Elizabeth teaches a group of boys to knit at the KAG Bethel Children's Home. Courtesy of Elizabeth Okeyele-Olatunji

Elizabeth teaches a group of boys to knit at the KAG Bethel Children’s Home. Courtesy of Elizabeth Okeyele-Olatunji

As a passionate knitting teacher certified by the Craft Yarn Council of America, I have had many opportunities to observe the benefits of knitting for school age children.  

In 2020, I became curious about how children in countries across Africa would react to learning how to knit and crochet.  

  • Will their eyes light up when they get past the learning curve?
  • Will there be reports of some kids knitting so much that they fall asleep with their needles?
  • Will they love working with yarns as much as the children I had encountered since my journey as a knitting teacher in Nigeria? 

To find out, I developed a business plan for my business, Tunnizze Creation, to pass on knitting skills to 20,000 children across Africa by 2030.

Children learning to knit at KAG Bethel Children's Home. Courtesy of Elizabeth Okeyele-Olatunji

Children learning to knit at KAG Bethel Children’s Home.  Courtesy of Elizabeth Okeyele-Olatunji

Then came a chance to visit Kenya in August 2023.  I reached out to Eshe yarns in Nairobi via Facebook and she supported my visit by getting in touch with 5 children’s centres scattered across Kenya, and involving the Kenya Girl Guides Association (kgga.co.ke), which is part of an international movement that includes the Girl Guides Association of the UK and the Girl Scouts of America.  

We visited the children’s homes with 18 volunteer knitters and crocheters, starting our classes with introductions, followed by inspiring talks about working with the yarns.  We group the children with  volunteers as we start to teach. 

Teaching starts with naming the tools correctly. We do this to counter a popular trend I notice in Nigeria where people call a crochet hook a “knitting pin.”  So our goal isn’t just to pass on skills, but to teach them both the skills and the correct terminology.

Each child receives a kit with knitting needles donated by PONY Needles of India, and yarns donated by Haffar Industries, Ltd. of Nigeria, and by Eshe Yarns of Nairobi, Kenya.  We first demonstrate the basics, such as casting on, the knit stitch, and then casting off. Most of the volunteers came well dressed in items made with yarns to keep the learners motivated.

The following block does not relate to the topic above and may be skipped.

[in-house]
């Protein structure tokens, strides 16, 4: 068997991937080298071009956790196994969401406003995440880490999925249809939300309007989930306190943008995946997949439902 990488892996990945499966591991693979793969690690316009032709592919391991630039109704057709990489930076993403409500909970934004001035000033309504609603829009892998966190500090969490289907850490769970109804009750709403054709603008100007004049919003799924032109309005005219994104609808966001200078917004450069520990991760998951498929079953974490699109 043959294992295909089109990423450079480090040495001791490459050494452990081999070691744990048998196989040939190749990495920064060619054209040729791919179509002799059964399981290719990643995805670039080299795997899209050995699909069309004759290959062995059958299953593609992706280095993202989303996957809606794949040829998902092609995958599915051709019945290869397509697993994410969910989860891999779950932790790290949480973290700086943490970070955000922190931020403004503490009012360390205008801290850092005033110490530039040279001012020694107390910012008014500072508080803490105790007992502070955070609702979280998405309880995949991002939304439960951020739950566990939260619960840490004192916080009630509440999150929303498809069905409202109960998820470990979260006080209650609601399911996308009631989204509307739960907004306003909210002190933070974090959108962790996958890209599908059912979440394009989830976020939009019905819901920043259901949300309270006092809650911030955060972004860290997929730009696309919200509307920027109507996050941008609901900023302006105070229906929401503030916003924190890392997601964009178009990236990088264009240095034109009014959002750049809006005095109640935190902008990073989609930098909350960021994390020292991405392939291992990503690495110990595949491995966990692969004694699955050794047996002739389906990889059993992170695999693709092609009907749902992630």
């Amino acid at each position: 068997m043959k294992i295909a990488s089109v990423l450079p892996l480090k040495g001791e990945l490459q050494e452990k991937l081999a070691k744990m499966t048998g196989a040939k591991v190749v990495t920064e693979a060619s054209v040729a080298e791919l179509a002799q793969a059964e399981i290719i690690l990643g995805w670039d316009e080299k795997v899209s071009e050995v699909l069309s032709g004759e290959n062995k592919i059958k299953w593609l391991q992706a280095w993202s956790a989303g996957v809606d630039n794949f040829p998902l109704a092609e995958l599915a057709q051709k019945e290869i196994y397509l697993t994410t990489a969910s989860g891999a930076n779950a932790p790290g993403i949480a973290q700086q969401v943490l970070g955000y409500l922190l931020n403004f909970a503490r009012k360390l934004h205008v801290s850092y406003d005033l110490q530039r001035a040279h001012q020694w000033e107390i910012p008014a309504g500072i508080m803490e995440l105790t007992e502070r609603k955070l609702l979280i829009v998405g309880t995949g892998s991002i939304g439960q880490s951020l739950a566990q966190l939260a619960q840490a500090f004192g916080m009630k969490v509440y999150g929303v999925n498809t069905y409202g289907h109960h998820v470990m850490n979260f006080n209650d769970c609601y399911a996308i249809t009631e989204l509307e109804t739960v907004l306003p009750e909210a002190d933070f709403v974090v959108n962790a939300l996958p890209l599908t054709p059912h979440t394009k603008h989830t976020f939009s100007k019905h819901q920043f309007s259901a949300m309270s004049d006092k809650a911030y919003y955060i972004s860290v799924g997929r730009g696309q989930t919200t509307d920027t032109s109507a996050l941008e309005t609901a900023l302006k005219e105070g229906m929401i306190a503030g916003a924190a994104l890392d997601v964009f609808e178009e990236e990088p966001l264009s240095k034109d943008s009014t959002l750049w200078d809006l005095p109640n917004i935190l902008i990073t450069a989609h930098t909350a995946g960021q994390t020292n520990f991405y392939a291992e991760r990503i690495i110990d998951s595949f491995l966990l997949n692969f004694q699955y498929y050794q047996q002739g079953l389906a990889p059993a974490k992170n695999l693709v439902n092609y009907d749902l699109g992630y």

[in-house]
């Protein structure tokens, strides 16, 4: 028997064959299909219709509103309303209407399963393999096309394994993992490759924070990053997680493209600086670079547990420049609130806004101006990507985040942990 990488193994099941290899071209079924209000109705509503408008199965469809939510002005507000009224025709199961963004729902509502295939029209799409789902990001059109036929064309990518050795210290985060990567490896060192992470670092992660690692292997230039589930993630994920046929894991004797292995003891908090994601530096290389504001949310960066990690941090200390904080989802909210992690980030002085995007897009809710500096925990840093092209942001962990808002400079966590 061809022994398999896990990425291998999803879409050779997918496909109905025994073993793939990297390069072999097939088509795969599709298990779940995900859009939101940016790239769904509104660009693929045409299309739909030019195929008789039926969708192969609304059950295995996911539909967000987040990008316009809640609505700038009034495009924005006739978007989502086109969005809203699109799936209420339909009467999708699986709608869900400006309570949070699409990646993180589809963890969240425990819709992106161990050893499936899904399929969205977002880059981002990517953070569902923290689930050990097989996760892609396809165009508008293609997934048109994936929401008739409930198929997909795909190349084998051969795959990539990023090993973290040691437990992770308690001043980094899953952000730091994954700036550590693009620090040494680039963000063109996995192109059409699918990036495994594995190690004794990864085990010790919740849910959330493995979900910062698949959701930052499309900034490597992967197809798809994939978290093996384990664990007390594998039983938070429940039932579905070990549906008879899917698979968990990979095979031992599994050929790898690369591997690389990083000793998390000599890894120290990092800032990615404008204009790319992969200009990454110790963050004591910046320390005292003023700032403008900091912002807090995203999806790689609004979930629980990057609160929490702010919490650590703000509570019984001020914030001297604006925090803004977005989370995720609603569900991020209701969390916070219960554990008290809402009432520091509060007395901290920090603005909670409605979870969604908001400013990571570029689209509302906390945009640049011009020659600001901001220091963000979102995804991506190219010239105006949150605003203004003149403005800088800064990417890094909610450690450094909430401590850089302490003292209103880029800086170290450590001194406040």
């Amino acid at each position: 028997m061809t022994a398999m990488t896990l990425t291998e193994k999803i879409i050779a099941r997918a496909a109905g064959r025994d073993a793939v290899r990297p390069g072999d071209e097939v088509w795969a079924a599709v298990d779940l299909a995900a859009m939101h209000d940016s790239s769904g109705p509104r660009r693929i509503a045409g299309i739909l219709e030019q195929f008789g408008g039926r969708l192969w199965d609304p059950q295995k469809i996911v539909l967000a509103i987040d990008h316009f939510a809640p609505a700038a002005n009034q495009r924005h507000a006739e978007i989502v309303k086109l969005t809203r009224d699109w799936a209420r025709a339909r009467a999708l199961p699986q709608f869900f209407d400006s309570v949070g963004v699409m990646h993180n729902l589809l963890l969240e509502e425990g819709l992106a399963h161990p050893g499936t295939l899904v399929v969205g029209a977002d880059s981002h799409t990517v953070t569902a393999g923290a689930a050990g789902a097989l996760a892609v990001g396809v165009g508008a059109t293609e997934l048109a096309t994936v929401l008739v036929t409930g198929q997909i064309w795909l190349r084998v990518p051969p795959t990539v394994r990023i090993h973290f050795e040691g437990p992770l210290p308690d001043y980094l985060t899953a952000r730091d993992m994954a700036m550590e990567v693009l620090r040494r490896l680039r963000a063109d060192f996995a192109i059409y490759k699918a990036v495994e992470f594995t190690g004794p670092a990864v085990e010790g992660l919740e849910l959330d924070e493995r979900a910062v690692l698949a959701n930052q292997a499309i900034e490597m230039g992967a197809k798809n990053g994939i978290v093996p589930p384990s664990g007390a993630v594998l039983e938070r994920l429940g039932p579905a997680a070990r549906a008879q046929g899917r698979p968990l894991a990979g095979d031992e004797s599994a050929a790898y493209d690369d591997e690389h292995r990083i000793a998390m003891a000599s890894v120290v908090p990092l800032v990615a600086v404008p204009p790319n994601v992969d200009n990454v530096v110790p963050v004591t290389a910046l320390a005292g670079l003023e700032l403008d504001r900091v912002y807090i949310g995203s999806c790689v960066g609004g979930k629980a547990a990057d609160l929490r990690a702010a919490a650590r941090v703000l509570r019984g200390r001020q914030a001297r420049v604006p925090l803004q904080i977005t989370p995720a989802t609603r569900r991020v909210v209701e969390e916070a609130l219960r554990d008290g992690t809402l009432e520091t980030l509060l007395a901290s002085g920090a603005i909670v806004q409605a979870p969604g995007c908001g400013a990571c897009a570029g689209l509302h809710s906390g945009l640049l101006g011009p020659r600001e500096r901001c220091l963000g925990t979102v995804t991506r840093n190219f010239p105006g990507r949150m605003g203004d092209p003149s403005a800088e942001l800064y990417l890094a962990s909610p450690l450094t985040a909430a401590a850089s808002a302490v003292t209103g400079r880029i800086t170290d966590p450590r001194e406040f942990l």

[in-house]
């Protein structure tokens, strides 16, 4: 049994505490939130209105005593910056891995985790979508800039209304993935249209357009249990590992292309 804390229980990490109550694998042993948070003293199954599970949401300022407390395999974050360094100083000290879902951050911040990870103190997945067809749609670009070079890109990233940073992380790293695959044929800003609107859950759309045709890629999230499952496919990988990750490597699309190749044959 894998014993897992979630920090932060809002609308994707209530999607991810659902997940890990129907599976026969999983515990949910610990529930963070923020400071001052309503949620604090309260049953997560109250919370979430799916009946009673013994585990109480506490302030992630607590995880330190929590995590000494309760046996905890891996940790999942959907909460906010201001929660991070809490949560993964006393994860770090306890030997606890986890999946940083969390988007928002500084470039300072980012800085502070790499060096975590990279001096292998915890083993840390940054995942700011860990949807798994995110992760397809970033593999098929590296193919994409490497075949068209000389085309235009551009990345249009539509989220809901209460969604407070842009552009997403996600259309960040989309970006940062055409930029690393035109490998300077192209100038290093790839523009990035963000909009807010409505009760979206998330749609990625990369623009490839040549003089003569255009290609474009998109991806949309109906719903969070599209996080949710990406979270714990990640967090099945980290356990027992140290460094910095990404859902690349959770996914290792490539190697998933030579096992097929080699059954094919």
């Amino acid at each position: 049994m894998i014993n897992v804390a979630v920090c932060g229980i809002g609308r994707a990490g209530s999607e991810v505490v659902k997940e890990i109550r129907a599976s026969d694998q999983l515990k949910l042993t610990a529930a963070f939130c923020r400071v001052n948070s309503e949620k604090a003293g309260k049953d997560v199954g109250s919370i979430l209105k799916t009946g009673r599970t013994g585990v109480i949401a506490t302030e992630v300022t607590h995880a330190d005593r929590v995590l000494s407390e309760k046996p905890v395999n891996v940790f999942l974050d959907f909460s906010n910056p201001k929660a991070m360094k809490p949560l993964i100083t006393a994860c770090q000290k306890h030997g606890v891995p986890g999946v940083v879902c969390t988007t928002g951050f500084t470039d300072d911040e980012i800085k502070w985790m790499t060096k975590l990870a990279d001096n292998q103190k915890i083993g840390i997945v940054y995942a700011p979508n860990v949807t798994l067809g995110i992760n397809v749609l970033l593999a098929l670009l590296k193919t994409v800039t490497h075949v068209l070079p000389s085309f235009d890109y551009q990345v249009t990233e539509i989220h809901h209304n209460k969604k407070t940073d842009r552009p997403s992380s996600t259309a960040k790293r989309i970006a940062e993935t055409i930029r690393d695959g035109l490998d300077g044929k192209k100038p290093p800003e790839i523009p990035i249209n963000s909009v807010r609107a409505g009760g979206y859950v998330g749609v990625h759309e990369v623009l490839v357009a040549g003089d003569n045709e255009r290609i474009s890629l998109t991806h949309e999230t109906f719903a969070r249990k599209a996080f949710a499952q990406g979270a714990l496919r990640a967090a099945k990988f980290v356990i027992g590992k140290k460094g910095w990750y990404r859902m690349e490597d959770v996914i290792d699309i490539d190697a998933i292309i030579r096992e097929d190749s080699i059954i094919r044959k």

The curiosity displayed by the children is so unique as they all try to get past the learning curve. From casting on, learning the knit stitch, and casting off, each child is seen busy with their hands as they strike up conversations in Swahili, their local language. 

At the end of the classes, they are curious to ask us when we will be visiting again. I leave with a promise that Nancy Kamau, my host from Eshe Yarns, will visit periodically to stay in touch, and that we will continue to request donations of yarns from yarn companies on their behalf.

Elizabeth teaches a young girl to knit at the Darul Kheir Community Centre. Courtesy of Elizabeth Okeyele-Olatunji

Four of the homes we visited are residences for orphaned children, teen mothers, and some abused girls. It feels right to leave them with a activity like knitting and crochet that 

  • can keep them busy;
  • presents the opportunity to create items for sale; and
  • hones their skills to support themselves in the community!

I am confident that other children scattered across Africa will benefit greatly from working with their hands, and from learning to knit and crochet. 

I have set my eyes on Uganda, Tanzania, and Rwanda next.  I am working already with some volunteers to identify the children’s homes that we will visit.  

You can contact me directly at tunnizzie@gmail.com to ask questions about this effort, and to offer support in the form of donations of yarn, notions, tools, and books about knitting and crochet that I can take on my next teaching trip.  All donations are greatly appreciated.  

Elizabeth Okeyele-Olatunji

Elizabeth Okeyele-Olatunji